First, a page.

Category Archives: 21st Century

100 Up : rediscovering Ripleyville; Heritage Matters for Ripley Road site

rediscovering Ripleyville’s 100th post : a Heritage Matters update about Bradford Council’s Planning Policy proposal for land on Ripley Road. Your chance to help shape the council’s policy for land near to where the northern site of Bradford’s only industrial village once stood!

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Heritage Matters Update

Ripley Road Planning Allocation

Just over a week ago (2016/01/08) I happened across a planning document referring to Ripley Road in West Bowling and the land across from the Edward Ripley & Son’s Laboratory building which dates from 1916 (see photos below).

Laboratory Building Ripley Road southern facade

Laboratory Building Ripley Road

Date plaque Laboratory building

Date plaque Laboratory building

The Allocation Site in 1882

The map below shows that in 1882 the land would have included;

  • Ripleys’ ‘New Shed’ (NS),
  • subsiding pits (SP) for Bowling Dyeworks
  • and a reservoir (Res).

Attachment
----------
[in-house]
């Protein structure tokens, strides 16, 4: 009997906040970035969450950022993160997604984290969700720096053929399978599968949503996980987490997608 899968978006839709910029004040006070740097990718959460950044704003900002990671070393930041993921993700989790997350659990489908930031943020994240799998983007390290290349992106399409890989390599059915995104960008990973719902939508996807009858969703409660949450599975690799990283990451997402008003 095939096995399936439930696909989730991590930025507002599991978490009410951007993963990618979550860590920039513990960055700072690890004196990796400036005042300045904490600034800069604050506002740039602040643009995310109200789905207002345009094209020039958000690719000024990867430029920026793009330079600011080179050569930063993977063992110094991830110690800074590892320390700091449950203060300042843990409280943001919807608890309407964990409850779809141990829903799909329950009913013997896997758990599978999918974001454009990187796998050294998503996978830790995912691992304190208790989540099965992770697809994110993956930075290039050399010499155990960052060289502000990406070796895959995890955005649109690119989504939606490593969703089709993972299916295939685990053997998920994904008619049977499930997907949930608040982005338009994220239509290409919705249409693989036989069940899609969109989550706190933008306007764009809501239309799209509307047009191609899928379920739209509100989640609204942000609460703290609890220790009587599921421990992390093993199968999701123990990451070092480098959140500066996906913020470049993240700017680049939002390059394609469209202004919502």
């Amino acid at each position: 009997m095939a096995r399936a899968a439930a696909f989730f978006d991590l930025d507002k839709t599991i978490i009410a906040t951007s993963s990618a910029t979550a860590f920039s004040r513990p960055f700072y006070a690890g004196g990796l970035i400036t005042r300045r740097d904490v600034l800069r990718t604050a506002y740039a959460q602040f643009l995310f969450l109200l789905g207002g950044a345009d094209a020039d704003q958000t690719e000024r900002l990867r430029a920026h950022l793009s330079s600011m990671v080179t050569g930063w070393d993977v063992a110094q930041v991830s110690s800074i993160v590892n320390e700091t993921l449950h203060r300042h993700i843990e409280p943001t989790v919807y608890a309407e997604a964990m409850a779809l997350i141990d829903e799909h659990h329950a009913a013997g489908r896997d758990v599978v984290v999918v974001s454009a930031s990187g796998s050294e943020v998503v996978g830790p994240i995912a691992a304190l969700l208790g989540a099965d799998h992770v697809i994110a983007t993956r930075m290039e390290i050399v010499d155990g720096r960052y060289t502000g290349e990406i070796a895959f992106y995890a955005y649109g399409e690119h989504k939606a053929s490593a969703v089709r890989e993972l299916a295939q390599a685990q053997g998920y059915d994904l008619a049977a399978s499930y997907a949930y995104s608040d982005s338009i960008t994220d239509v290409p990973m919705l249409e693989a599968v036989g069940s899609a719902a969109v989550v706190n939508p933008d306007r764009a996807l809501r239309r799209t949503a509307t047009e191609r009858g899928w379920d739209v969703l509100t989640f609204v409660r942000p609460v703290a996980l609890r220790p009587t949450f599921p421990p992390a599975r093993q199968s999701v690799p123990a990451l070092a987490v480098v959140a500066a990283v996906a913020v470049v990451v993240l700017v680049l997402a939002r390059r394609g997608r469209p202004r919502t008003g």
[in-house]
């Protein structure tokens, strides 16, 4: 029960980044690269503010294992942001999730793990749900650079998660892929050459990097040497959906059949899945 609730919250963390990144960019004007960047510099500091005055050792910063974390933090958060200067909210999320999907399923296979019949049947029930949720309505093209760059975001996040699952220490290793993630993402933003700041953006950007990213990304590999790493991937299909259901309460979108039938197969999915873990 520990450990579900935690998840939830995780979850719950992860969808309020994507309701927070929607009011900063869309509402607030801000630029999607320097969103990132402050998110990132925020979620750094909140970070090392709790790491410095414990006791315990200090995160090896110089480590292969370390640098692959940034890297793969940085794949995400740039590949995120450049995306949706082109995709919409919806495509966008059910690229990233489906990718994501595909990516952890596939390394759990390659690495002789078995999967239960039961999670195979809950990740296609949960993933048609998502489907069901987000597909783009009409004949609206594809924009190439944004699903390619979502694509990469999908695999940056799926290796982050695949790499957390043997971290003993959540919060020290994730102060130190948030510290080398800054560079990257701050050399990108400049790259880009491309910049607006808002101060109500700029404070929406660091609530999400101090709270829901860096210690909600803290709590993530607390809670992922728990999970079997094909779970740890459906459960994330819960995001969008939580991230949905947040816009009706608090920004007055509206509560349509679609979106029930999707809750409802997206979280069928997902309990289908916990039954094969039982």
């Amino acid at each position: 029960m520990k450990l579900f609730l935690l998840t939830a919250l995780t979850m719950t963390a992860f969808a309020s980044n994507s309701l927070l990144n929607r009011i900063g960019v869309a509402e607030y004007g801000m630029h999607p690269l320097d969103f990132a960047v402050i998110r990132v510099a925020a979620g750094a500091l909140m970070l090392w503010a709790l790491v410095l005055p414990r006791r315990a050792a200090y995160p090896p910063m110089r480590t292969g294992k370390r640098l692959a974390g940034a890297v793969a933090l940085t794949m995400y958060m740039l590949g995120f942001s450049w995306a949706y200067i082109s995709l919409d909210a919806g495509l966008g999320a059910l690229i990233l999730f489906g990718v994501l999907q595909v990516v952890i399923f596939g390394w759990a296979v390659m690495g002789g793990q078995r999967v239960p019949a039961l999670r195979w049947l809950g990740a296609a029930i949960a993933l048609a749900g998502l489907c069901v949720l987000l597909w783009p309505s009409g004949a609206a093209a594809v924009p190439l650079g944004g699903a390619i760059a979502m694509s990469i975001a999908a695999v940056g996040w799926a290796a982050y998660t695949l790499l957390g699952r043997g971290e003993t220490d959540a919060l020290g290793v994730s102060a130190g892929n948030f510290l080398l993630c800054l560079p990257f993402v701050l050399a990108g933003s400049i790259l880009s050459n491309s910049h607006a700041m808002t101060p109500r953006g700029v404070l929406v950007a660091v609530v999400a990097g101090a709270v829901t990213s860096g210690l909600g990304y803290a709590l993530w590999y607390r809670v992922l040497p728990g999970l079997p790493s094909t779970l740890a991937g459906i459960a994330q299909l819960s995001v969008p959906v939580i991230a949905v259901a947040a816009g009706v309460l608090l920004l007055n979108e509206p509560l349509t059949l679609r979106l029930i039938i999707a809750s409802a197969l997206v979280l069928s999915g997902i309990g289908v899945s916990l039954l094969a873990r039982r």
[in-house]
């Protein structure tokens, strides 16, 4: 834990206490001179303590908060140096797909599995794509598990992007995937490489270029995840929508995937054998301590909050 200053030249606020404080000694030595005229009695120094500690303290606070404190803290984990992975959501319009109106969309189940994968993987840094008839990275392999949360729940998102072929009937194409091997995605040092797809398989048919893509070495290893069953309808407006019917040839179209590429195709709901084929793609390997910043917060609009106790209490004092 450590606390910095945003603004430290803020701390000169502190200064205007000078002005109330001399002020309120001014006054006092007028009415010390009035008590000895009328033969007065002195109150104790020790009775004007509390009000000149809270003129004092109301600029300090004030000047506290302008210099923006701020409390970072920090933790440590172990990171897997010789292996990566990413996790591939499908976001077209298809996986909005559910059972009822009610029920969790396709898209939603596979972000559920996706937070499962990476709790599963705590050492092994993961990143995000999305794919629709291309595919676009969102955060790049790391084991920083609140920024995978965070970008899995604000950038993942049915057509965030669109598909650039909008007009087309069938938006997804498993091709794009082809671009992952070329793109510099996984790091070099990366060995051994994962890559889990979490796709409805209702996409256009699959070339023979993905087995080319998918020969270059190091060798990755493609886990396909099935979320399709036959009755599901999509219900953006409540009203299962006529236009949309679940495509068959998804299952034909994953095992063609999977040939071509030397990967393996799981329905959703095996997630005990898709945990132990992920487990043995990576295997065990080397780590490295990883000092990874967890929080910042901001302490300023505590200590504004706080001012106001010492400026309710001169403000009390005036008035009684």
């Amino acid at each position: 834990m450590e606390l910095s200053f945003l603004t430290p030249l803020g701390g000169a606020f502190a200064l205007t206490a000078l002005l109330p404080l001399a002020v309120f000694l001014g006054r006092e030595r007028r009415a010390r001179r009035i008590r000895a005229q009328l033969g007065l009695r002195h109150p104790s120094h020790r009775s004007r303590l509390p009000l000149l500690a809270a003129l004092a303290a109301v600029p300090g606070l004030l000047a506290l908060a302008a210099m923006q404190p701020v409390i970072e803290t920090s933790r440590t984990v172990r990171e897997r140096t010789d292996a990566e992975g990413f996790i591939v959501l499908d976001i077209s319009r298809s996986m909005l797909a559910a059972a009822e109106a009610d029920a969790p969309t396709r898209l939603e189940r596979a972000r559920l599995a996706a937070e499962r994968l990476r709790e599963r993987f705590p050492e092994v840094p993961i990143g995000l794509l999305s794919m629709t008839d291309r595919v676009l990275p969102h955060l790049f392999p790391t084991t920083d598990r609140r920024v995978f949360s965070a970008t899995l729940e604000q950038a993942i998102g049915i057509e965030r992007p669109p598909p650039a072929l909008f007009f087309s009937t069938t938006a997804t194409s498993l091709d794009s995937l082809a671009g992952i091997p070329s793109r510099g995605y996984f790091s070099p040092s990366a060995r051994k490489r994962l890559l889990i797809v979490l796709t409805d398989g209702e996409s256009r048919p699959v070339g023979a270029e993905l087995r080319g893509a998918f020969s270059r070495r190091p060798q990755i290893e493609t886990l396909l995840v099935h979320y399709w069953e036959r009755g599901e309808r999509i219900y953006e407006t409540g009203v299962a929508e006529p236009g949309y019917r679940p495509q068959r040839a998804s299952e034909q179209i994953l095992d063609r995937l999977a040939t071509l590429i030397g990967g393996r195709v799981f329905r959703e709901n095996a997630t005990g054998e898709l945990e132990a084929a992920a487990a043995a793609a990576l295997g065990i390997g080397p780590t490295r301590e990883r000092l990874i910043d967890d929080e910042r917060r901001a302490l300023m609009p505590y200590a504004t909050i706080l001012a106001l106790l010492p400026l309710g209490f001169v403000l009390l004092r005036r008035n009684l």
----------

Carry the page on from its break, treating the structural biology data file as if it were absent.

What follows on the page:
The eastern side of Ripley Road was used for allotments’ with the lower block of Ripley Terrace (Nos 67-85), which featured in a recent post, and the Ripley Ville schools building (Sch) beyond (see photograph).

Ripley Terrace & Schools building c. 1950

Ripley Terrace & Schools building c 1950s

Wider Setting of Site in 1882

The map shows the features above and the allocation site’s wider setting including Bowling Dyeworks and the rest of the northern site of the industrial model village of Ripley Ville.

Super-imposed on this in red are the outline of the site in the proposed allocation (WM2) and the words ‘Registered Historic Park’ used in the planning document to denote Bowling Park.

Planning Policy submission supporting map Ripley Road WM2 site

Site Allocation : Waste Disposal/Management Purposes

There is a proposal that the whole of this site of 2.35 hectares be considered for waste disposal/management purposes.

The link to the pdf of the planning document, which is on Bradford Council’s site is:-

https://www.bradford.gov.uk/NR/rdonlyres/FA15AC6D-2FF9-47C4-B2C9-EAF65DFEF001/0/WasteManagementDPDPublicationDraft.pdf

You need to scroll down to pages 28 & 29 for the part relating to Ripley Road.

Mitigation Requirements